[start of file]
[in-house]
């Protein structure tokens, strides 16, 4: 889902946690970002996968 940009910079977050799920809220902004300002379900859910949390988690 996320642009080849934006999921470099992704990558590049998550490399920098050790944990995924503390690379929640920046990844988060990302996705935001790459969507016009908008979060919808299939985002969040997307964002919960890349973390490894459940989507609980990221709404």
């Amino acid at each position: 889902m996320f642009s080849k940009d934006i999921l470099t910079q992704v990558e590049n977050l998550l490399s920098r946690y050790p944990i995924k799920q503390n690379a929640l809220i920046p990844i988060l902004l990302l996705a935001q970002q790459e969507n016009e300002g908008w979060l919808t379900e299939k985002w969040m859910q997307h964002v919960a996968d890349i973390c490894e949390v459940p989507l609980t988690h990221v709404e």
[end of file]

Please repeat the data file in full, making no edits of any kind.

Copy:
[in-house]
């Protein structure tokens, strides 16, 4: 889902946690970002996968 940009910079977050799920809220902004300002379900859910949390988690 996320642009080849934006999921470099992704990558590049998550490399920098050790944990995924503390690379929640920046990844988060990302996705935001790459969507016009908008979060919808299939985002969040997307964002919960890349973390490894459940989507609980990221709404």
């Amino acid at each position: 889902m996320f642009s080849k940009d934006i999921l470099t910079q992704v990558e590049n977050l998550l490399s920098r946690y050790p944990i995924k799920q503390n690379a929640l809220i920046p990844i988060l902004l990302l996705a935001q970002q790459e969507n016009e300002g908008w979060l919808t379900e299939k985002w969040m859910q997307h964002v919960a996968d890349i973390c490894e949390v459940p989507l609980t988690h990221v709404e």